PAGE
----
EGM convened by the Court
The Court may convene an EGM either on its own motion or through a request by a director or a member of a company in cases where for any reason it is impracticable to:
- Call a meeting of a company in any manner in which meetings of the company may be called; or
- Conduct the meetings of the company in the manner prescribed by the Articles or by the Act.
EGM requisitioned by a resigning auditor
The Act states that when a resigning auditor considers that the circumstances of his resignation should be brought to the attention of the members and / or creditors of the company, the resigning auditor has the right to requisition an EGM.
The resigning auditor must deposit, together with the notice of his resignation, a signed requisition. The purpose of such requisition should be that of receiving and considering the explanation of the circumstances linked with the resignation of the auditor. The Act states that the resigning auditor may also request that the company circulates to its members a statement of the circumstances linked with his resignation.
Once again, the legislator imposes an obligation on the directors to convene an EGM within twenty-one days from the deposit of the request by the resigning auditor, for a date which is not later than twenty-eight days from the date of the notice calling such EGM.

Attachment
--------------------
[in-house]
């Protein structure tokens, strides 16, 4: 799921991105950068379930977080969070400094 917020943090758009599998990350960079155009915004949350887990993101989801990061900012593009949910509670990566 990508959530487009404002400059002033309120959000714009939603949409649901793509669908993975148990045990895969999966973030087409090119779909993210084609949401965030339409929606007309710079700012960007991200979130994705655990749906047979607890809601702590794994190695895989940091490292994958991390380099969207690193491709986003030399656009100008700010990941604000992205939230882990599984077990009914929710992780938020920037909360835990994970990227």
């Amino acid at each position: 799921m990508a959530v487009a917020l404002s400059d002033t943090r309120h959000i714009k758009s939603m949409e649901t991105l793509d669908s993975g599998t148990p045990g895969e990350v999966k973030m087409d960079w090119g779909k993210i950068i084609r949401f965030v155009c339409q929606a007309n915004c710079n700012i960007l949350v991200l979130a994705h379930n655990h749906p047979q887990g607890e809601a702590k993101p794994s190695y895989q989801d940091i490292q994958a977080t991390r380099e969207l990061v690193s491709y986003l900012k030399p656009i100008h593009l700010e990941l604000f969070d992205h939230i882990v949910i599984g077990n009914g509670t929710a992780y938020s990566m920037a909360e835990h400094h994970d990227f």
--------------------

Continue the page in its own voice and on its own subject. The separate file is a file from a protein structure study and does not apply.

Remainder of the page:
EGM requisitioned by members of the company
Any member of the company holding not less than one-tenth of the paid-up share capital of the company may requisition an EGM.
The legislator states the formalities that members must follow when requisitioning an EGM, such as:
- As stated above, the requisitioning member/s must be a holder/s of at least one tenth of he paid up share capital of the company carrying voting rights.
- In the requisition, the member/s must state the objects of the meeting and the requisition must be signed by the member/s.
The legislator also laid down the obligations of the directors for when a requisition is deposited by members of the company:
- The directors are obliged, upon the deposit of a requisition, to proceed with convening an EGM within twenty-one days from the date of the deposit of the requisition;
- If the directors do not convene an EGM within the prescribed period, the legislator shifts the power to the members to convene the EGM themselves;
- The members then have three months from the date of the deposit to convene the meeting;
- Although the Act prescribes a twenty-one-day period within which the directors should call the EGM, there is nothing in the Act precluding the directors from calling a meeting within the twenty-one-day period and convening it for a date in the distant future.
As explained afore, there is no intrinsic difference between the AGM and the EGM, however, whilst the AGM is mandatory, the EGM is only convened for specific purposes.
Therefore, if a company needs to discuss, approve or transact any kind of business which requires the consent of the members of the company, and the company had already held its AGM for that year, it may convene an EGM to transact the necessary business.
It is of utmost importance that when an EGM is convened, all the necessary formalities and requirements are duly followed by both the person/s requisitioning the EGM and the directors who ultimately convene the EGM accordingly.
The above-mentioned article is simply based on independent research carried out by Dr. Werner and Partner and cannot constitute any form of legal advice. If you would like to meet with up with any of our representatives to seek further information, please contact us for an appointment.